Typist job description

As a typist (or word processor operator), your main responsibility is to produce letters, reports and other important documents.






So, what will I actually be doing?

Naturally you'll need to be good at typing - fast and accurate - but when applying for jobs you'll probably see three terms used: copy typing, audio typing and shorthand typing. These refer to the different ways of producing typed documents. Each needs different skills. Some jobs will require all three, others might need just one.

  • Copy typing involves working from hand written, printed or typed documents.
  • Audio typing requires speedy typing as you listen to a dictated tape.
  • Shorthand typing is the most specialised of the three. You will take notes at conversation pace which can then be typed up properly later.

The work load of a typist is not as heavy as it was twenty years ago before computers came along and provided nice simple templates for everyone to use. The role therefore includes more than just typing and you should expect to carry out other administrative duties too. These might include:

  • Maintaining spreadsheets and databases
  • Answering the phone
  • Photocopying, faxing and franking
  • Managing the post
  • Maintain filing

Typists are also often the nominated first aider in the building.

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The finer details...

You'll work a pretty average 35 hour week. This means 9am to 5pm, Monday to Friday, but as with most jobs, you might have to put in a few extra hours at busy times or when there are important deadlines to be met.

The more flexible you are the better your chance of finding a job. All types of companies, across all sectors, employ typists but the role is much broader than the title suggests. It fits that if you are good at administrative and clerical tasks too then there will be more opportunities to progress.

As you build your experience you might find yourself promoted to secretaryPA or even administrative or office manager.

Why not try moving into a specialist area where your skills fit well, like administration or human resources?

If you want to escape the daily grind, once you have lots of proven experience there is a market for self-employed typists.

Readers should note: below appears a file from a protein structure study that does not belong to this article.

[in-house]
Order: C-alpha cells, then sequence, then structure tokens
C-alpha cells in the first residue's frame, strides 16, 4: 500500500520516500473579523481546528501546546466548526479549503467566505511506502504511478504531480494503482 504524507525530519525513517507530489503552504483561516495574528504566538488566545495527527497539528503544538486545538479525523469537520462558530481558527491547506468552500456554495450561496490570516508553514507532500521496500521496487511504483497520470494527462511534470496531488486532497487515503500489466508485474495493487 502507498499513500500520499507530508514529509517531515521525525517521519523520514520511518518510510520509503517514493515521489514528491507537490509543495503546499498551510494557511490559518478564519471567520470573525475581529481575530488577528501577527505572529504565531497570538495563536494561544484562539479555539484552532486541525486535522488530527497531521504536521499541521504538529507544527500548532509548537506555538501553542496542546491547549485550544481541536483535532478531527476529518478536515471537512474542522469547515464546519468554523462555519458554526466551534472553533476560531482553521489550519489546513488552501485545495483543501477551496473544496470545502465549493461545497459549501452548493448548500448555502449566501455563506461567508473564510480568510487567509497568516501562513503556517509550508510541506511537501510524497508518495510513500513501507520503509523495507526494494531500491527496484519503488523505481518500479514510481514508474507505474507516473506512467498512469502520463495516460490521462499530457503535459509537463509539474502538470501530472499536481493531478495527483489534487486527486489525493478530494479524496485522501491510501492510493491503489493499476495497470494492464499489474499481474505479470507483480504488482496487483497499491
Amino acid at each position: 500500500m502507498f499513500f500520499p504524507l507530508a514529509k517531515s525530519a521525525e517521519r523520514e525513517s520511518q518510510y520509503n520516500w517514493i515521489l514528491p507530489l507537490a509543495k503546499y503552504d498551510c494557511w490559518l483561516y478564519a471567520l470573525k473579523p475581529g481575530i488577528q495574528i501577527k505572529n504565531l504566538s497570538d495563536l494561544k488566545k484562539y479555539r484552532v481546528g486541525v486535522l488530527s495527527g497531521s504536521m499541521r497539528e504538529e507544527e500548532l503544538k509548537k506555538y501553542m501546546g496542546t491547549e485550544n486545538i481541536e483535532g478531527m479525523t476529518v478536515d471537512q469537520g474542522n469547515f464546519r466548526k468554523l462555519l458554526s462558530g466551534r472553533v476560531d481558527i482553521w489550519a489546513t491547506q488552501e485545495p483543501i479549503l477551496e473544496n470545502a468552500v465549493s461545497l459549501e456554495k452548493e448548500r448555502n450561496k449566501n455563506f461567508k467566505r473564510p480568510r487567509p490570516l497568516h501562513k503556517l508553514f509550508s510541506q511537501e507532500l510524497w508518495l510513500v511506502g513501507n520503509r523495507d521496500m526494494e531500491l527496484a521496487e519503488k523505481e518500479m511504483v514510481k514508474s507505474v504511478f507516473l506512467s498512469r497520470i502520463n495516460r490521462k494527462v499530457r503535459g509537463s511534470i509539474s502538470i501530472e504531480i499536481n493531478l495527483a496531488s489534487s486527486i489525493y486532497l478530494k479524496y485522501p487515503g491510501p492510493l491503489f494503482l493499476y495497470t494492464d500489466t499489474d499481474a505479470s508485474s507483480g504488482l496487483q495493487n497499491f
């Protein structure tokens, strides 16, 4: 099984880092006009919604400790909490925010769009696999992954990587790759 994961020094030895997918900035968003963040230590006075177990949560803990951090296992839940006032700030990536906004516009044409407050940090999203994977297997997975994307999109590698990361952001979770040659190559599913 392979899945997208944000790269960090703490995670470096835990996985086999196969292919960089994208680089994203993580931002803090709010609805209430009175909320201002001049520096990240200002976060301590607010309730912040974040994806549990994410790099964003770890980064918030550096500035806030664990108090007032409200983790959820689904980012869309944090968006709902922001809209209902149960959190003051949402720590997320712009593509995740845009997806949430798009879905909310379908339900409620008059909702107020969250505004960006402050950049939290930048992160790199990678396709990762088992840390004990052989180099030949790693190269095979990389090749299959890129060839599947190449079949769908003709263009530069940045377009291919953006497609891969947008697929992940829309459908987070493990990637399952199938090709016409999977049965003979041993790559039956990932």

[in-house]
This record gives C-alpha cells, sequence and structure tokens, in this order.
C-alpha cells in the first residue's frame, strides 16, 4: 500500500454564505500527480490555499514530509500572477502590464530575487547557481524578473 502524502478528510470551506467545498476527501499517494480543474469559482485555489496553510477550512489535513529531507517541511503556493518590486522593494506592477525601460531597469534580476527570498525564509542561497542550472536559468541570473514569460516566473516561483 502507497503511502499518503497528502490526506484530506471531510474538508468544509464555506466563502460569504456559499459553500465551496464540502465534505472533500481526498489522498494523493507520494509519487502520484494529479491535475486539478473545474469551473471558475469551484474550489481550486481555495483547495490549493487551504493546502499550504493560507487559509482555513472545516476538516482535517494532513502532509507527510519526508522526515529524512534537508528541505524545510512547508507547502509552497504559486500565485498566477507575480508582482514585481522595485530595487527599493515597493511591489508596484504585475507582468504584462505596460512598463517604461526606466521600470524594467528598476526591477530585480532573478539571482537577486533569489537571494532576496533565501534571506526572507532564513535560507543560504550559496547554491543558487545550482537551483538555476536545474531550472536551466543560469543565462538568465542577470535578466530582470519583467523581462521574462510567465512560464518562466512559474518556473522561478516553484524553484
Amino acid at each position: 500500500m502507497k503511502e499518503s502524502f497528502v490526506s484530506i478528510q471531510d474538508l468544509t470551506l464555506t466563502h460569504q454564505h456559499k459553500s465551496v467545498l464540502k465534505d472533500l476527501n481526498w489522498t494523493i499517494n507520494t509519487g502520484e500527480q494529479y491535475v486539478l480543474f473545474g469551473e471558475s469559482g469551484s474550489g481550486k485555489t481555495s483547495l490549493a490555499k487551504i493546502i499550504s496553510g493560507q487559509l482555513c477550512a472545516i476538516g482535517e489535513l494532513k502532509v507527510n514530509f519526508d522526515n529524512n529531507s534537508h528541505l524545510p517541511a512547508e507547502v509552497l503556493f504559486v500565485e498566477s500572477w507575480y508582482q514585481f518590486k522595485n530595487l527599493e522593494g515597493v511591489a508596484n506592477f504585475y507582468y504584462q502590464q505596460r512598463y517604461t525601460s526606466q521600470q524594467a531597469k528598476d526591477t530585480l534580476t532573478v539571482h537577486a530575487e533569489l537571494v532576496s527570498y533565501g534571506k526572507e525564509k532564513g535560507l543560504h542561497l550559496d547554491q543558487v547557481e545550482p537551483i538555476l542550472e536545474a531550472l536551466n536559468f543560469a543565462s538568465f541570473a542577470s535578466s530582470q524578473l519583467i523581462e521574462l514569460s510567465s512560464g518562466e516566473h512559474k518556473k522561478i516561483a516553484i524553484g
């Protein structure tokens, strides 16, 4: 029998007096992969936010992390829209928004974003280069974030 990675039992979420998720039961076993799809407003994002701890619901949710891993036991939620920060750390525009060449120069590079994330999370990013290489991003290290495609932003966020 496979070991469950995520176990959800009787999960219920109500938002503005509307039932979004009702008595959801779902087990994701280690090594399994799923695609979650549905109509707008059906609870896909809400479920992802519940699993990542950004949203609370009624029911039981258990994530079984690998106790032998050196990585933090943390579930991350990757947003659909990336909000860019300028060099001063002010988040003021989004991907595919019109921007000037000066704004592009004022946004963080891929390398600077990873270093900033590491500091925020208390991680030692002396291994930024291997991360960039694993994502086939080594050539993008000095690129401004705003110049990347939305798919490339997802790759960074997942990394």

If you want to do this the best idea is to market your services to a specialist group, for example typing CVs or academic studies.

Money, money, money

You should expect to start on a salary of £11,000 to £16,000. As your skills and experience grow so will your bank balance. Experienced typists can earn up to £20,000 per year.

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The good points...

If you're looking for a flexible job then becoming a typist certainly fits the bill as there are plenty of part-time, job-sharing and temp roles available.

...and the bad

Most of your day will be spent sitting in front of a computer.

Is there study involved?

There are no minimum entry requirements but it's an advantage if you have GCSEs, especially grades A-D in Maths and English.

As already mentioned good keyboard skills are a must. Some employers will go as far as to request you have admin and secretarial qualifications. If you want to formalise your skills to get the best job going, it's worth looking at the courses available. Most colleges run typing courses, full and part time.

The most recognised courses include:

  • Foundation, intermediate and GNVQ or vocational A Levels/GSVQs levels I,II or III in business administration
  • NVQs/SVQs levels 1 to 3
  • Pitman, OCR (RSA) or London Chamber of Commerce and Industry exams

You can also get your typing skills up to scratch through work experience, perhaps from temp work or, if you are a young jobseeker, as an apprentice. You can find out more about apprenticeships at www.apprenticeships.org.uk.

Your employers will train you in company procedures and in-house computer systems as part of your general induction.

As your career progresses your employer may also give you the opportunity to go on word processing and other relevant administrative/secretarial courses like the following:

  • Education Development International LCCI certificates in Audio Transcription and Text Production
  • OCR Basic, Intermediate and Advanced certificates, including Audio Transcription, Text Production, Speed Keying and Word Processing
  • City & Guilds certificates, including Audio Transcription, Keyboarding, Text Production Skills and Typewriting
  • NVQ levels 1 and 2 in Business and Administration

If you are thinking long term and want to use your role as a typist as a stepping stone to a more supervisory role then it might be worth thinking about taking an NVQ in Business and Administration. Unless there is a clear career path for you at your company then you might have to take this under your own steam.

OK, I'm interested... But is it really the job for me?

It goes without saying that as a typist you'll need to have good keyboard skills and a decent command of the English language (spelling, grammar and punctuation) to produce high quality documents.

You'll be all the better at your job if you are also:

  • Efficient and pay attention to detail
  • Can use computer software packages, including Word, Excel and PowerPoint
  • Are a good communicator
  • Produce neat and well presented work
  • Are discreet - much of the information you will be dealing with will be confidential


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